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    Greece and Rome is a survey of the major monuments of Ancient Greek and Roman art and architecture--with emphasis on the cities of Athens and Rome. The class will study not only the ancient monuments themselves, but the history of their discovery and/or excavation as well as their importance in the later western European tradition. We will consider how the way we know ancient art works--through fragments, ancient and modern copies and interpretative museum exhibits-- affects our understanding. Students will gain an appreciation of the historical significance of ancient monuments and how they have influenced and continue to influence, for better or worse, subsequent art and culture. By reading primary sources and a variety of art historical texts, we will examine how ancient works of art and architecture have been variously interpreted through the centuries and seek to develop an understanding of changing concepts of the classical.
  • This class examines the art and architecture made for the major courts of 17th-century Europe, with an emphasis on the absolute monarchies. In the second half of the 16th century, a crisis occurred in European society and art.Overturned dogmas of faith, accompanied by scientific discoveries and brutal political changes, brought about the reconsideration of fundamental values of art, life and society in Europe.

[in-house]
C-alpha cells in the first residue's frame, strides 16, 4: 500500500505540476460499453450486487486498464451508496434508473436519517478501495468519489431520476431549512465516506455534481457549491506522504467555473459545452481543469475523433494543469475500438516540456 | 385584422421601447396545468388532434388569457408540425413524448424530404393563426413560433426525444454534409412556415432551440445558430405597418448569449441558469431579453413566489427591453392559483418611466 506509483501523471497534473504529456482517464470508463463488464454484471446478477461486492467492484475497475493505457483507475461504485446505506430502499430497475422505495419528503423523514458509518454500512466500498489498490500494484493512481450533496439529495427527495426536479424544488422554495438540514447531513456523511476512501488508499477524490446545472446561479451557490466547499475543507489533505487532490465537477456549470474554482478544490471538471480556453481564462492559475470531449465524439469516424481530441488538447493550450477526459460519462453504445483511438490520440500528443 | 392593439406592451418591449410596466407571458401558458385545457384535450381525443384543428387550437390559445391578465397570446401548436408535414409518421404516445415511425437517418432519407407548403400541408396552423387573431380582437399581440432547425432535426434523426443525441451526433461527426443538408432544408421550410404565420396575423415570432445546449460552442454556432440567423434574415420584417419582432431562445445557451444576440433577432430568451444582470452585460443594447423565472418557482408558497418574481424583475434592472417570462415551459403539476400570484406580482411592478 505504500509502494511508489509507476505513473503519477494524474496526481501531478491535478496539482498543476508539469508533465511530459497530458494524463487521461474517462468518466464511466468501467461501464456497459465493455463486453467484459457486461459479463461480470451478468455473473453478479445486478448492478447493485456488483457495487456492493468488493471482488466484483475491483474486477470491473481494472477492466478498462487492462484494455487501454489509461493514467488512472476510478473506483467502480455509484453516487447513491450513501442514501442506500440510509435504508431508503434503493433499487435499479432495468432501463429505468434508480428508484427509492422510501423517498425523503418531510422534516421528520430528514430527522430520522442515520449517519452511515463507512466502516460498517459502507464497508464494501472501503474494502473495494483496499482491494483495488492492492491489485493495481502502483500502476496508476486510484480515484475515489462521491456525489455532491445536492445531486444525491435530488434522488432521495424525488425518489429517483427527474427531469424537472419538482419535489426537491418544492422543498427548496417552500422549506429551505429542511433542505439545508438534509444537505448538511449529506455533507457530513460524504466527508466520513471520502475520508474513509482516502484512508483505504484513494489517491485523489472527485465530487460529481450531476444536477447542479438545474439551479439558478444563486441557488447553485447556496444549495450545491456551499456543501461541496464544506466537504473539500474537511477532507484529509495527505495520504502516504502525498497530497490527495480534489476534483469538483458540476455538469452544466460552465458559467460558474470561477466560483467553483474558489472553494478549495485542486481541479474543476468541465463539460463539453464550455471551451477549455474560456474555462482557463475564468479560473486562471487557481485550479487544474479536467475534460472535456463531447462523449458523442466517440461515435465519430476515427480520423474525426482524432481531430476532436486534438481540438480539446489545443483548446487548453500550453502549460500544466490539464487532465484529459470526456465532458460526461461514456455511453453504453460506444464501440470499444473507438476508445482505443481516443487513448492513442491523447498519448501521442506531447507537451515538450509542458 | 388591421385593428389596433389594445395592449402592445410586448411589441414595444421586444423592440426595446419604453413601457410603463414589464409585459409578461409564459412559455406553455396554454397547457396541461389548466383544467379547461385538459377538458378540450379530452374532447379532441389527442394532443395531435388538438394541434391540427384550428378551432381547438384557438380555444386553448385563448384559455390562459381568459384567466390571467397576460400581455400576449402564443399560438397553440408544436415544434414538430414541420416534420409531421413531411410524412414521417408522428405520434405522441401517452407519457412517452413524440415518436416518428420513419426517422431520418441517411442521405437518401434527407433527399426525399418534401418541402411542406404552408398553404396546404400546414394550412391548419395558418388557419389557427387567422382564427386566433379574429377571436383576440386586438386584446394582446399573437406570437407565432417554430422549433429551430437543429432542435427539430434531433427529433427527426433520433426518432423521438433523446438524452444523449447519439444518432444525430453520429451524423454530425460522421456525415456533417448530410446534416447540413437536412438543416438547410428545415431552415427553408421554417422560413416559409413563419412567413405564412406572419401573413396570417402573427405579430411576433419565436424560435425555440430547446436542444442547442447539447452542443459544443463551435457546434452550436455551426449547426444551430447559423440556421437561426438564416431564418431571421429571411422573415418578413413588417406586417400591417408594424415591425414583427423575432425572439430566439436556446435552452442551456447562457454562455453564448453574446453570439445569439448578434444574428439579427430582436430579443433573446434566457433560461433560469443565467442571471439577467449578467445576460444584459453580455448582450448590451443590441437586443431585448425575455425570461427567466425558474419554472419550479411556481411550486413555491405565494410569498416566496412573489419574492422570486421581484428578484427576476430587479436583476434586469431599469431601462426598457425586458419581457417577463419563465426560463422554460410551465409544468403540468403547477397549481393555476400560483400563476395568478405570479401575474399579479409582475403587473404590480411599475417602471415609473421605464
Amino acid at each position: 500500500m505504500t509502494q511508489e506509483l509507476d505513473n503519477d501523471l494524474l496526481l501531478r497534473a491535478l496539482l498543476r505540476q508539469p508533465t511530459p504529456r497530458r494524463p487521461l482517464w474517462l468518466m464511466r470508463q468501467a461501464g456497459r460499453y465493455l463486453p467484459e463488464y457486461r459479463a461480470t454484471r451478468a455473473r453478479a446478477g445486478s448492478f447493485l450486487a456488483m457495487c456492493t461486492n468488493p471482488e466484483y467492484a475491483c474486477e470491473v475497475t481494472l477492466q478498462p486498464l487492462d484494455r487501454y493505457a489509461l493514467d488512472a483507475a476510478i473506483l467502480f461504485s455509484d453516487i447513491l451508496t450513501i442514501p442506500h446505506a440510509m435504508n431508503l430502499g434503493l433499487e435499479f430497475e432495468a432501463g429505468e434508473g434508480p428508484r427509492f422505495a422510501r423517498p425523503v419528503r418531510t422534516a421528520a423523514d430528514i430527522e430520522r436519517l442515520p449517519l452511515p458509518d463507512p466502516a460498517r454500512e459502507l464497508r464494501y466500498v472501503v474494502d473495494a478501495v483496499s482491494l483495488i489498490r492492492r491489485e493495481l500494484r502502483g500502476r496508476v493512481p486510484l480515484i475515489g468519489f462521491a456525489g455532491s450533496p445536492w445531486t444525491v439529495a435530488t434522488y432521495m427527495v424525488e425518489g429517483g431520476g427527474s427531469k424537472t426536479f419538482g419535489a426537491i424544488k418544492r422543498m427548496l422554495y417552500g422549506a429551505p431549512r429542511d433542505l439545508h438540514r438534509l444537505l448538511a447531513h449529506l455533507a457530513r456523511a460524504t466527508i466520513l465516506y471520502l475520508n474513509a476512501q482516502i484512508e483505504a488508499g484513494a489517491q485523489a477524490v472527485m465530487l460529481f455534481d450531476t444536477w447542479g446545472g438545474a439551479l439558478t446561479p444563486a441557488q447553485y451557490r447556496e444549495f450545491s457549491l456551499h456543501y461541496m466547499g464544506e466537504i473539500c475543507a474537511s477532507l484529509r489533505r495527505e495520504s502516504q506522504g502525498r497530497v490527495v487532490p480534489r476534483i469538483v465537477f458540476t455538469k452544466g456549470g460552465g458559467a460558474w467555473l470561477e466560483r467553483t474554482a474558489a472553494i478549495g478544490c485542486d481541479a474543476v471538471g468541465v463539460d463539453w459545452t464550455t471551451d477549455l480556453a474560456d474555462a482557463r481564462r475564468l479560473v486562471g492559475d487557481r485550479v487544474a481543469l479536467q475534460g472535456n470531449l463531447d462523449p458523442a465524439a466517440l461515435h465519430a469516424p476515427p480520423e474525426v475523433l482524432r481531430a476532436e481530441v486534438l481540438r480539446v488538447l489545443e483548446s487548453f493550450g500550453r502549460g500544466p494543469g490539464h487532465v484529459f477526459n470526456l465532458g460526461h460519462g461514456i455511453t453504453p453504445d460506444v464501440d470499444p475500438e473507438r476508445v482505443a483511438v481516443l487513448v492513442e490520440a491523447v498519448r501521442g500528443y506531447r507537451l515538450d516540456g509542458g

Unexpectedly, these upheavals led to a renewed proliferation of innovative art.In this century of remarkably varied artistic production, paradoxes abounded.Some artists sought the illusion of reality by imitating unimproved, even base nature. Others continued the quest for perfection, returning to the lofty principles of ancient artistic canons. Artists used these different avenues to explore the expression of religious devotion through dramatic narratives, unbounded eroticism, gory details of suffering and hideous death, and transcendent visions of salvation. In addition, they offered commentary on society, on individuals, and visions of classical and heavenly utopias. They worked within (and against) a new political framework, the absolute monarchy, and developed a potent and persuasive vocabulary for the expression of power.

    This class will examine in depth selected works of painting, sculpture, and architecture produced by artists in the countries which remained Catholic after the religious discords of the 16th century -- e.g. Italy, France, Spain, and the Spanish Netherlands -- as well as engaging the cultural, social, and intellectual framework for the accomplishments of artists such as Caravaggio, Bernini, Poussin, Velázquez, and Rubens. We will use the topics of ownership, conspicuous consumption, and materialism as an entrance point to address questions concerning the relationship between art, politics and power; the social and intellectual status of the artist; the function of spectacle, theater, and display; the unity of the arts; religious devotion and mystical visualization, and others.